AKRON BAR ASSOCIATION v. CARR

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Supreme Court of Ohio.

AKRON BAR ASSOCIATION v. CARR.

No. 2011–0803.

Decided: February 22, 2012

Milton C. Rankins and Vincent J. Alfera, for relator. Jeffrey A. Carr, pro se.

Per Curiam.

{¶ 1} Relator, Akron Bar Association, filed a complaint against respondent, Jeffrey A. Carr, Attorney Registration No. 0081745, for violating the Rules of Professional Conduct, specifically Prof.Cond.R. 1.4(a)(2) and (b) (requiring that an attorney reasonably consult with the client about how the client's objectives are to be achieved and that he explain the matter to the client so that the client can make informed decisions), 1.5(a) (prohibiting an attorney from charging or collecting an illegal or clearly excessive fee), 1.5(b) (requiring an attorney to communicate the nature and scope of the representation to the client and the rate of the fee, preferably in writing, before or within a reasonable time after commencing the representation), and 8.4(a), (c), (d), and (h) (prohibiting conduct that violates the Rules of Professional Conduct, conduct involving dishonesty, conduct prejudicial to the administration of justice, and any other conduct that adversely reflects on the lawyer's fitness to practice law). The panel's findings, which were adopted by the Board of Commissioners on Grievances and Discipline, were that Carr had charged a clearly excessive fee in violation of Prof.Cond.R. 1.5(a) but that the other charges had not been proved. The panel recommended a six-month suspension, all stayed on five conditions. The board adopted the panel's recommendation, and we concur.

Factual Background

{¶ 2} After a career in school construction and construction arbitration, Carr became licensed to practice law in Pennsylvania in 2003 and in Ohio in 2007. At the time of the hearing in this matter, Carr was employed as a college instructor and his bar registration status was—and it remains—inactive.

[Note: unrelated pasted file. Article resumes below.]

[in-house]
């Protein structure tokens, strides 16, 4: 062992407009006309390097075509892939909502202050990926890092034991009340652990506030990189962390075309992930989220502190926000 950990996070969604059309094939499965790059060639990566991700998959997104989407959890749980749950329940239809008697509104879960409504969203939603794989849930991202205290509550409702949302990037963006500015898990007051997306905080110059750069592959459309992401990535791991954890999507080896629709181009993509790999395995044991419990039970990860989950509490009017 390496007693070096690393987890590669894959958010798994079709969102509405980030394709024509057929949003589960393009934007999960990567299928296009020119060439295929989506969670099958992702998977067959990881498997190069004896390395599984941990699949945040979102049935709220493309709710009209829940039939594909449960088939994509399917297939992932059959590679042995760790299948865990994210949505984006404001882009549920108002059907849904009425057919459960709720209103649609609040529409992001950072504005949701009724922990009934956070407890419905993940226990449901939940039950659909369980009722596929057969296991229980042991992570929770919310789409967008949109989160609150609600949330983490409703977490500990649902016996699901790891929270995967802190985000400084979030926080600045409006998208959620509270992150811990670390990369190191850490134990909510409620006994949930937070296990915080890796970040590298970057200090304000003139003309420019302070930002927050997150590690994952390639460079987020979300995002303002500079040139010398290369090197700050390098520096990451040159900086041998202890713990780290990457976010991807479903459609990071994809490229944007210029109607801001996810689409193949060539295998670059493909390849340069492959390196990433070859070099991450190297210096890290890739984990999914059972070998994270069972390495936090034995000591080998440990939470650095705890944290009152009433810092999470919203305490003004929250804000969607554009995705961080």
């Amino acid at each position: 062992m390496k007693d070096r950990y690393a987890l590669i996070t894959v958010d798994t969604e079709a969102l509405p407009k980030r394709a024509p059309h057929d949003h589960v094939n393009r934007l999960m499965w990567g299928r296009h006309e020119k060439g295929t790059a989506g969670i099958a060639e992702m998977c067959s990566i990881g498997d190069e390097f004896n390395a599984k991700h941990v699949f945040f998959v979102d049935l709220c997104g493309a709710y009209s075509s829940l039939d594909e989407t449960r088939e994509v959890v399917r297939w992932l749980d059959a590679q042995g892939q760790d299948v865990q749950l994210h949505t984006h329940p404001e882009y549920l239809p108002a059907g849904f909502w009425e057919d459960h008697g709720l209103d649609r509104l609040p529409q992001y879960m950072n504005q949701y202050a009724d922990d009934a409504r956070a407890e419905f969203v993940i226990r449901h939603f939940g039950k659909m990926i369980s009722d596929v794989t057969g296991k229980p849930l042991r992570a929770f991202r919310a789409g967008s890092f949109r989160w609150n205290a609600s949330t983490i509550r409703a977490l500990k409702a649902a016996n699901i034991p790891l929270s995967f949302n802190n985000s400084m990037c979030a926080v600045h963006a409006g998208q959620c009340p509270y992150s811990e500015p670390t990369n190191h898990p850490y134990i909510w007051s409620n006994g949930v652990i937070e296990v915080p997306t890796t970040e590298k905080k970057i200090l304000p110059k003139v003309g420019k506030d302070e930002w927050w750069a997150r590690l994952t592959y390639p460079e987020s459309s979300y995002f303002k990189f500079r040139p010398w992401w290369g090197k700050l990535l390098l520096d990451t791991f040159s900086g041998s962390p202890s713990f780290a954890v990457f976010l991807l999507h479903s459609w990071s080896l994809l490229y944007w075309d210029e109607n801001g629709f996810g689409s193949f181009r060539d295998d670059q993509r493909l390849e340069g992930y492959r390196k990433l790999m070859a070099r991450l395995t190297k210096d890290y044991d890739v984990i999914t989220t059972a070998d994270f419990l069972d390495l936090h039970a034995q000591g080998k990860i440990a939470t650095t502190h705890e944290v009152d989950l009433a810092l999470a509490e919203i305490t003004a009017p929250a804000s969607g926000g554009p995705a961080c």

{¶ 3} This case arises from Carr's representation of Silas Pearson, who had purchased a home in Akron and who asserted that he had been misled into making the purchase by the representation that the annual property taxes on the home would be lower than they turned out to be. Engaged to represent Pearson in December 2008, Carr charged $240 per hour for his efforts over a ten-month period to prosecute a lawsuit against Coldwell Banker Hunter Realty (“Coldwell Banker”) and the real-estate agent involved in the purchase. The record contains monthly invoices for December 2008 through September 2009 (there is no invoice for August 2009). The invoices for work through July totaled $13,944 for 58.1 hours of work, and Carr had received $6,750 in payments from Pearson over that period.

{¶ 4} At a mediation conference in September, the case was settled for $7,500. On the invoice for September 2009, the final invoice, Carr billed for 4.0 hours for the mediation and 0.4 hours for “dismissal,” for a total of $1,056 in additional fees related to the mediation and settlement. The invoice then brought forward the previous balance of $7,194, for a new balance of $8,250. Next, Carr allowed a $1,000 fee reduction, which brought the balance to $7,250. Finally, Carr offset the $7,250 balance against the $7,500 settlement proceeds and indicated that Pearson would receive $250.

{¶ 5} The settlement check was made out to Carr. Carr sent a check for $250 to Pearson and retained $7,250 for payment of his fees. Thus, Pearson paid $14,000 in fees and received a $250 check, reflecting 3.3 percent of the settlement proceeds.

Disciplinary Proceedings

{¶ 6} Based on its investigation of a grievance filed by Pearson, relator filed its complaint against Carr with the board on June 14, 2010, and the case was heard before a panel on December 15, 2010. At the hearing, Carr testified, as did Pearson. In addition, the deposition of attorney R. Scott Haley was admitted into evidence as expert testimony on the subject of the reasonableness of the fees charged. Pearson's wife, who had written the checks to Carr to pay the attorney fees and who was the primary contact between Pearson and Carr, was deceased at the time of the hearing.